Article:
What are some ways to treat a dry nose due to COVID-19?

There’s no direct way to treat dry sinuses caused by COVID-19, and you’ll likely need to let the virus run its course. However, there are steps you can take to remedy the discomfort caused by COVID-related dry nose:

  • Use a humidifier to add moisture to the air, especially during the winter when indoor heating can dry out the air. 
  • Stay hydrated by drinking plenty of fluids, particularly water. This can help keep the nasal passages moist.
  • Avoid irritants such as cigarette smoke, dust, and other pollutants that can dry out the nasal passages. 
  • Use a saline nasal spray or rinse to help keep the nasal passages moist. 
  • Apply a thin layer of petroleum jelly or another nasal lubricant to the inside of the nostrils to help prevent dryness.

Wrapping it up

As we continue to learn about COVID-19 and its effects on the body, it's becoming clear that the virus affects the nose in several ways, including dry sinuses. This symptom is caused by the virus disrupting mucus production and damaging the respiratory lining. Still, it can also be caused by other factors such as environmental irritants, medications, and medical conditions. Although there’s no direct cure for a dry nose from COVID, using a humidifier, staying hydrated, and avoiding irritants can help alleviate discomfort. 

It's essential to prioritize your respiratory health and seek medical attention if you experience severe or persistent symptoms. Taking care of your nose and respiratory system can help you feel more comfortable and aid in your overall recovery.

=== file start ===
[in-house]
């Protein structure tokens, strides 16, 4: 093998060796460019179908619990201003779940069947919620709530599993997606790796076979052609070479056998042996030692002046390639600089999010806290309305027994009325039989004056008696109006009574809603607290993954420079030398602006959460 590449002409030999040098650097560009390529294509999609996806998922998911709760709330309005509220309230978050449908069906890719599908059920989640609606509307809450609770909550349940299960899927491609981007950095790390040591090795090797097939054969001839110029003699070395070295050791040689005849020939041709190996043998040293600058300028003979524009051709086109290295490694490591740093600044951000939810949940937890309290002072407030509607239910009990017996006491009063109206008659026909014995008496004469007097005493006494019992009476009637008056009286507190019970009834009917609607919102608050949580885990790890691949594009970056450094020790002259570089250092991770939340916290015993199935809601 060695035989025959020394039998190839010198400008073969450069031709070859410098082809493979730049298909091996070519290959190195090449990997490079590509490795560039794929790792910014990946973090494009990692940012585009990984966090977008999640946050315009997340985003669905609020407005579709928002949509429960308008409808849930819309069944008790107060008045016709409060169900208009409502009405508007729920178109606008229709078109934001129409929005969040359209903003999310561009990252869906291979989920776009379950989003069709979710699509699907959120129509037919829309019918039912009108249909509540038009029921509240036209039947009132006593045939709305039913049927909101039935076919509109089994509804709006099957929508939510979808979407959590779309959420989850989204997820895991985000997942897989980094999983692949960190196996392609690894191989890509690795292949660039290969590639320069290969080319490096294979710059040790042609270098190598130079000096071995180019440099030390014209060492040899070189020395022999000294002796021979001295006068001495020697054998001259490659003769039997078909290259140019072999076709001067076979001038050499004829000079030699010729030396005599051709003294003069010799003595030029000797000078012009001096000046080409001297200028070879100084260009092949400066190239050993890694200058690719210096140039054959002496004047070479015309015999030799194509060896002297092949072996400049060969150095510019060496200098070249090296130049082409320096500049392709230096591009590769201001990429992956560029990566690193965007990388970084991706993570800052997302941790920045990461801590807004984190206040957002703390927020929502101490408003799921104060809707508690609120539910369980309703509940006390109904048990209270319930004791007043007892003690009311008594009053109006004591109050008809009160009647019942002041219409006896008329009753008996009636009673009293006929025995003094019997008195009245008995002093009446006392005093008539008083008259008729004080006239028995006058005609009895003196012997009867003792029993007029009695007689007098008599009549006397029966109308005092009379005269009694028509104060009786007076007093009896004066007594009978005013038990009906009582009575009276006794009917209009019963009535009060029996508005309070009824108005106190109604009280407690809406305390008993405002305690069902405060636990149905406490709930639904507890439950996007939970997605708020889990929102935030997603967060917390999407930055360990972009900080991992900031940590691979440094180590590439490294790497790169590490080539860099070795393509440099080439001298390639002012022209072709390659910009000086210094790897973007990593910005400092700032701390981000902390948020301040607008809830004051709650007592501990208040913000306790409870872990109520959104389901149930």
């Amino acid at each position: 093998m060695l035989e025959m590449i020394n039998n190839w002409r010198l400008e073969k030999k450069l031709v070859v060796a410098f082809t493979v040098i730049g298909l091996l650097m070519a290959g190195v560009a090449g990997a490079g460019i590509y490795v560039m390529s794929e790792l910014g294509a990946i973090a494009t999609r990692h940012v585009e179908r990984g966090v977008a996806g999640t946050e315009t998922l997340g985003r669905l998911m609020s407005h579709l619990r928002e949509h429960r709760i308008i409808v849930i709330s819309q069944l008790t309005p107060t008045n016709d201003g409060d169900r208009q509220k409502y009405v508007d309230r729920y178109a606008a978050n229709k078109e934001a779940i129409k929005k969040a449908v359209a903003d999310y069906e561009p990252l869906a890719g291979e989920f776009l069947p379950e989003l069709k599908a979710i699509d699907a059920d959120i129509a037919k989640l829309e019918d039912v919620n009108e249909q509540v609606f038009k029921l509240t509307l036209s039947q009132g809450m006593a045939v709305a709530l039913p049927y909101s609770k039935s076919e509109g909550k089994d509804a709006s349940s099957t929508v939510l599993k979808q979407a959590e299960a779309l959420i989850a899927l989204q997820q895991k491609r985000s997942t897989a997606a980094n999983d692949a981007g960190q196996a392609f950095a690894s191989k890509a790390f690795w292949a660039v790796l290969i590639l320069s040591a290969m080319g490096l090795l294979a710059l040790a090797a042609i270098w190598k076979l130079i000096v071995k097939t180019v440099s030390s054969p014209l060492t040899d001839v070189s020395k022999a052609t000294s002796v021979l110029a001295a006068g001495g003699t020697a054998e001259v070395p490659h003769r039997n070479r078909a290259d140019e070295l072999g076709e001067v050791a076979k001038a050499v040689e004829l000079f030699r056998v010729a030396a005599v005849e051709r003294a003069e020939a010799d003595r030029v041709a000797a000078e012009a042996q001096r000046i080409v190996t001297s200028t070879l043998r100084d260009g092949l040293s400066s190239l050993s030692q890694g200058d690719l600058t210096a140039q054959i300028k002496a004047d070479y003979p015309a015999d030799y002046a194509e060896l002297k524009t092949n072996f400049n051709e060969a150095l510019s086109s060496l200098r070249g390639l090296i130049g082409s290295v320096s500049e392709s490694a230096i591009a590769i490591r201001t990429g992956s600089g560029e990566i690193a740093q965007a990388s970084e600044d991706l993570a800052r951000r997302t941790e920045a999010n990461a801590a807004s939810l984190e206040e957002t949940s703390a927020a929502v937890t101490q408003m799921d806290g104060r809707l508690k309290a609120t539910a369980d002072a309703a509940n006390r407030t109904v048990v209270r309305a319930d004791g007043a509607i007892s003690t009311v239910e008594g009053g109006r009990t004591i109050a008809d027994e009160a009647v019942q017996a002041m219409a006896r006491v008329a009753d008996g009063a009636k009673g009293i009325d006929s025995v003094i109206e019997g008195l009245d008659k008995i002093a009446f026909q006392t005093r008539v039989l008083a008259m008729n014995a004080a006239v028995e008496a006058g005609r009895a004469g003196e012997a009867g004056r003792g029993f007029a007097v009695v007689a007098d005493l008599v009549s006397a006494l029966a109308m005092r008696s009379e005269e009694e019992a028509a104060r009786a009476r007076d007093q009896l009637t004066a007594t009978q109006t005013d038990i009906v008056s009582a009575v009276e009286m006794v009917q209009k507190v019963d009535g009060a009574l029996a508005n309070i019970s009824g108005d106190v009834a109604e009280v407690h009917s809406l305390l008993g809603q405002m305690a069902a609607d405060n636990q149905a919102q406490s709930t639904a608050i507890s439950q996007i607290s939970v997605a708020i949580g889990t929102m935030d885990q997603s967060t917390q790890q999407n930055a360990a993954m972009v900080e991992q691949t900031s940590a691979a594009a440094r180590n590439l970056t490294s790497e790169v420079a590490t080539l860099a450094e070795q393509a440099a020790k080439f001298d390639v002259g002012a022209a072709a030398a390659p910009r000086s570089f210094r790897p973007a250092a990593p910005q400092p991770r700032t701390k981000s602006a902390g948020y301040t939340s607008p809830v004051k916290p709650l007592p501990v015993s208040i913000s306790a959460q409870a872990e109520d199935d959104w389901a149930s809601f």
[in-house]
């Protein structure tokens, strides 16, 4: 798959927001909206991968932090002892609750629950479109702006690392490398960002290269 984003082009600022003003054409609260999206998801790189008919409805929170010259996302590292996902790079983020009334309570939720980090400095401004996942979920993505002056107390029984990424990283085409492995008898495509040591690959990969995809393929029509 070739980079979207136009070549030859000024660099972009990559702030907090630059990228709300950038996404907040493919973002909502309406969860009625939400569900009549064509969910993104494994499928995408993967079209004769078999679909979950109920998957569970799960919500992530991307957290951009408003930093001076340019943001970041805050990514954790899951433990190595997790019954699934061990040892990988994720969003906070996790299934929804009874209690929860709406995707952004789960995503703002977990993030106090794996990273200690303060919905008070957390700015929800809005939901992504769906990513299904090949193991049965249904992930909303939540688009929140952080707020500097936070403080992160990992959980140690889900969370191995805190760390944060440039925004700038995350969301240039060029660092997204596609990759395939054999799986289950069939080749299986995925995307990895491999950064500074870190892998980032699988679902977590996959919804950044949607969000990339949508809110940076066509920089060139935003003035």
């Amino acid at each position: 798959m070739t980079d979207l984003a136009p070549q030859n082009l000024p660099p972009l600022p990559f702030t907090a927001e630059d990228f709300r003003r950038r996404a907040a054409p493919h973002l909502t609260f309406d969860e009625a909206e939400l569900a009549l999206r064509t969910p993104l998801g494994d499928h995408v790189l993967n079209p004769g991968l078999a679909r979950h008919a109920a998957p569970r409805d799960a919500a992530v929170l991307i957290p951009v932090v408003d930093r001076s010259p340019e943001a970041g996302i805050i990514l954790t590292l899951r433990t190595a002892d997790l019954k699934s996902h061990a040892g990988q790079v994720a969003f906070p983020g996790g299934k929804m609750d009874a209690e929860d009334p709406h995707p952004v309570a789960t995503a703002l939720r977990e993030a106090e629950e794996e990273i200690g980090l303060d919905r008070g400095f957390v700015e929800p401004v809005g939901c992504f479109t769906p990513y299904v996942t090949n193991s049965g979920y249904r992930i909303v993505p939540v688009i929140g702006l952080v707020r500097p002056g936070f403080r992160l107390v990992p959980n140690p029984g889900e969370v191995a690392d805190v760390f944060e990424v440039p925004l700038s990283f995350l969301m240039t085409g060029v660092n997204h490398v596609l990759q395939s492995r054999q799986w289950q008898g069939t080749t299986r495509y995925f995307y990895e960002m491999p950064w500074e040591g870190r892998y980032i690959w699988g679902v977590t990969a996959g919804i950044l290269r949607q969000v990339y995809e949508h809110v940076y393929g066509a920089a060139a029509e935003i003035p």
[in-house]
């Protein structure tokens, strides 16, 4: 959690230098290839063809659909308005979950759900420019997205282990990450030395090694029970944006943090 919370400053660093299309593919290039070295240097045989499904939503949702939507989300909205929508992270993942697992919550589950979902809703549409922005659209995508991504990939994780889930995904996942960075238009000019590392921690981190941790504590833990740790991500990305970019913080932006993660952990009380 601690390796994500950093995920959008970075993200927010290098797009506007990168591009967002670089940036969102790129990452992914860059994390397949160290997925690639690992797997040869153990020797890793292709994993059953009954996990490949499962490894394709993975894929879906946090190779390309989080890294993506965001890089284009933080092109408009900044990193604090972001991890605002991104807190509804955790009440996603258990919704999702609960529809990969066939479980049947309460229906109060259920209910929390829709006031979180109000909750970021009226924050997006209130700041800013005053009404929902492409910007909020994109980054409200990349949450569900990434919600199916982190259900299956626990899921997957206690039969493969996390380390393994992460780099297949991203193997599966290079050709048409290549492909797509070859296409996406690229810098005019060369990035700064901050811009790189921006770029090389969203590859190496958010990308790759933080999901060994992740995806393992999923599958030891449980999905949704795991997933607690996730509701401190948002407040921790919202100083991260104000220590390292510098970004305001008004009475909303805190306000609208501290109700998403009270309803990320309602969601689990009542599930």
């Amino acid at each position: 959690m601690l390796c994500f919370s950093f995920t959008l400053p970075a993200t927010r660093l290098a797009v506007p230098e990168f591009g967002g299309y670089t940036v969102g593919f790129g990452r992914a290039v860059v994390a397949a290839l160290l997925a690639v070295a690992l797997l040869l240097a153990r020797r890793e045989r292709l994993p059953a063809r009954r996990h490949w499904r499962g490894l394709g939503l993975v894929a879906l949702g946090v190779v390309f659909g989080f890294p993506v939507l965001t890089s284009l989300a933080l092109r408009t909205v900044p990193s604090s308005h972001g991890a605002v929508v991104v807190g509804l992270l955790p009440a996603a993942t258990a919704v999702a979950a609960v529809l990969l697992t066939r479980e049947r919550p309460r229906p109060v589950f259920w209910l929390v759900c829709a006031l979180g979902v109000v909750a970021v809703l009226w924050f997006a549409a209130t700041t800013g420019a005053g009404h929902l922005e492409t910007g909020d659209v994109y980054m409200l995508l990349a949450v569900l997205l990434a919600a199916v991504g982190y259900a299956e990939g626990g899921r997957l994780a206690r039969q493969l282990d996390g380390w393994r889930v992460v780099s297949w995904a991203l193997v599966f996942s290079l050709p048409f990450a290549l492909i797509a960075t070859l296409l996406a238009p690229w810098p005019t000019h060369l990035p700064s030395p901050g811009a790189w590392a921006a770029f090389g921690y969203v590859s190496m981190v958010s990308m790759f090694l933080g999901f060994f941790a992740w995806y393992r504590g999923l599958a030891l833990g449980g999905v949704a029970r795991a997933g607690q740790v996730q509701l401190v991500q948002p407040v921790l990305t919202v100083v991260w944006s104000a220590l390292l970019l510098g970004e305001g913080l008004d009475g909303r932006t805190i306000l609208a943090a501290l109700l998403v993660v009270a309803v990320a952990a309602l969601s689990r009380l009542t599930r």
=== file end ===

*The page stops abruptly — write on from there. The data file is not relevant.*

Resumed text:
Q: Is it normal for my nose to feel dry from COVID-19?
A: Yes, it’s possible for your nose to feel dry due to COVID-19. The virus can disrupt mucus production and damage the respiratory lining, leading to dryness in the nasal passages.

Q: Does COVID-19 cause dry nasal passages
A: Yes, COVID-19 can cause dry nasal passages. The virus targets cells in the upper respiratory tract, including the nose and throat, responsible for producing mucus. When the virus infects and damages these cells, it can disrupt mucus production, decreasing the quantity and quality of mucus produced. As a result, the nasal passages can become dry and irritated, causing discomfort and pain.

Q: How can I help treat a dry nose from COVID?
A: While there’s no direct remedy for a dry nose caused by COVID-19, staying hydrated, using a humidifier, and using saline nasal sprays or rinses can help reduce discomfort. Additionally, avoiding irritants and using nasal ointments or gels may also help.

Q: Can a mask be worn to prevent COVID-19 from causing a dry nose?
A: Wearing a mask can cause some people to experience dry nasal passages. The mask can trap moisture and heat from breathing, increasing dryness in the nasal passages. Additionally, some people may breathe through their mouth more often while wearing a mask, which can also contribute to dryness in the nose.